Using the Toolbox to Build the User Interface

Using the Toolbox to Build the User Interface

The toolbox is a tabbed window that usually appears on the left side of the editing screen. If it's not visible, choose View, Toolbox. If necessary, pin it in place by clicking the pin at the top of the window. When it is unpinned it will collapse out of the way while you are working in the main pane of the editor or designer. This can be very convenient , but when it pops out, it can hide the form you are working on. Pinning it moves the form over so that you can see the toolbox and the entire form.

Controls in the Toolbox

When you're working with the designer on a Windows Form, the toolbox has a Windows Forms tab, from which you can drag popular Windows controls onto your form. Figure 4.2 shows this tab.

Figure 4.2. The toolbox contains controls from which you can build your interface.


Figure 4.3 shows an application with a selection of Windows controls. This sample uses the following controls:

  • Label: This one says "Enter a name :". Labels should be used generously to instruct the users about how your application works and to prompt for input. For example, you might put a label with the text Name next to a text box where you expect the user to enter a name. Use the Properties window to edit the text of the label.

  • Text box: By default, the text is initialized to the name of the control, such as textBox1 . Use the Properties window to delete the default text.

  • Button: Forms do not have OK or Cancel buttons by default. You must code the behavior of each button you add.

  • Check box: Check boxes can be selected or deselected independently and come with a built-in label. This one reads "optional".

  • Radio buttons: There are three (red, yellow, and green) and they are in a group box (labeled Color). Selecting one automatically deselects all the others in the group .

  • Group box: If you don't use a group box, all the radio buttons on a form are in the same group. Using a group box makes it possible to have two sets of radio buttons on the same form.

  • Picture box: Displaying images on a form is very simple with a picture box. Just set the image property to a file on your hard drive.

  • DateTime picker: When the user clicks the drop-down arrow, a calendar is displayed to simplify choosing a date (see Figure 4.4). Alternatively, the users can edit the date shown. Try pressing the up and down arrows after clicking on the month or day in a DateTime picker.

    Figure 4.4. The DateTime picker can display a calendar so the users can choose a date easily.


  • Data grid: Used to display tabular information, such as filled from a data source or a file of XML.

Figure 4.3. This chapter's sample application uses a variety of controls.


Controls have two very important properties: Text and Name . The Name property is the actual name of the variable you will be accessing in code. By default, it's the type of the control with a number on the end, such as textBox1 or dateTimePicker1 . The Text property varies in meaning from control to control: For a form it's the caption across the top, for a button it's the text on the button, and so onbut it's always called Text . Only a handful of controls, such as the picture box, don't have a Text property.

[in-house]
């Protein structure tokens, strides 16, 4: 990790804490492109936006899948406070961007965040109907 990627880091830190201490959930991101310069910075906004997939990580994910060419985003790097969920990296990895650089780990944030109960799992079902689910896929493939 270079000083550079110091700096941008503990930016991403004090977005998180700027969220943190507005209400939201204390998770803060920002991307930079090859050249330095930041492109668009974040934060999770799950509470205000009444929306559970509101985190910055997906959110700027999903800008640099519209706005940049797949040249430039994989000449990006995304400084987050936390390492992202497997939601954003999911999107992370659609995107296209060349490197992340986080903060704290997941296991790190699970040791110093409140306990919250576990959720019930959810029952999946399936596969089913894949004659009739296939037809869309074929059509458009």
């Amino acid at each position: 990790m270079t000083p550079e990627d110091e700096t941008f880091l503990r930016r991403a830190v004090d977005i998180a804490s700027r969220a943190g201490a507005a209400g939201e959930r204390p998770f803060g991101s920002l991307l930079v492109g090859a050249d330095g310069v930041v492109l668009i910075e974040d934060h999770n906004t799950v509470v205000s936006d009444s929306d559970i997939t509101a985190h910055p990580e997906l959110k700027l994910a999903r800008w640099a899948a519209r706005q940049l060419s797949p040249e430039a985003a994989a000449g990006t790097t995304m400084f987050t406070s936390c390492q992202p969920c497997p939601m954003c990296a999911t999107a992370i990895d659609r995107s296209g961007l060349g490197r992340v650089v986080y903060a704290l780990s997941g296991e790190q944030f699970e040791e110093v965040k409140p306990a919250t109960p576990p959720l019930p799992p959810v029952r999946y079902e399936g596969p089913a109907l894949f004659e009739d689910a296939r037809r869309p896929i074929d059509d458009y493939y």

The capitalization of control names generated by the designer in Visual C++ always follows the convention known as camelCase : The first letter is lowercase and if there are any other words within the name, they start with an uppercase letter.

If you drag on a control that you don't want on the form, just click it and press Del. If you move or resize a control and don't like the result, choose Edit, Undo or press Ctrl+Z.

Try to re-create the user interface shown in Figure 4.3 in your SimpleForm application. If you're finding it difficult to place and size the controls correctly, read the next section for details on Visual Studio functionality that will help you lay out the controls on the form surface.

The Layout Toolbar

When you're building a form, the layout toolbar (shown in Figure 4.5) is very useful. The buttons on this toolbar are also available on the Format menu, but they require more clicking. Generally, these buttons work only on groups of controls. For example, the Align Left button (or Format, Align, Lefts) moves the selected controls (all but the last one you selected) to the left or right so that the left edges of all the controls line up. The Make Vertical Spacing Equal command moves the selected controls (again, all but the last one) up or down so that they are equally spaced up and down. Each of these commands leaves all the controls selected, so that you can move them around as a group. Take some time to become familiar with this toolbar and you will dramatically reduce the time it takes to create professional-looking forms and dialog boxes.

Figure 4.5. The layout toolbar has buttons to simplify aligning and resizing controls.


Microsoft Visual C++. NET 2003 Kick Start
Microsoft Visual C++ .NET 2003 Kick Start
ISBN: 0672326000
EAN: 2147483647
Year: 2002
Pages: 141
Authors: Kate Gregory © 2008-2017.
If you may any questions please contact us: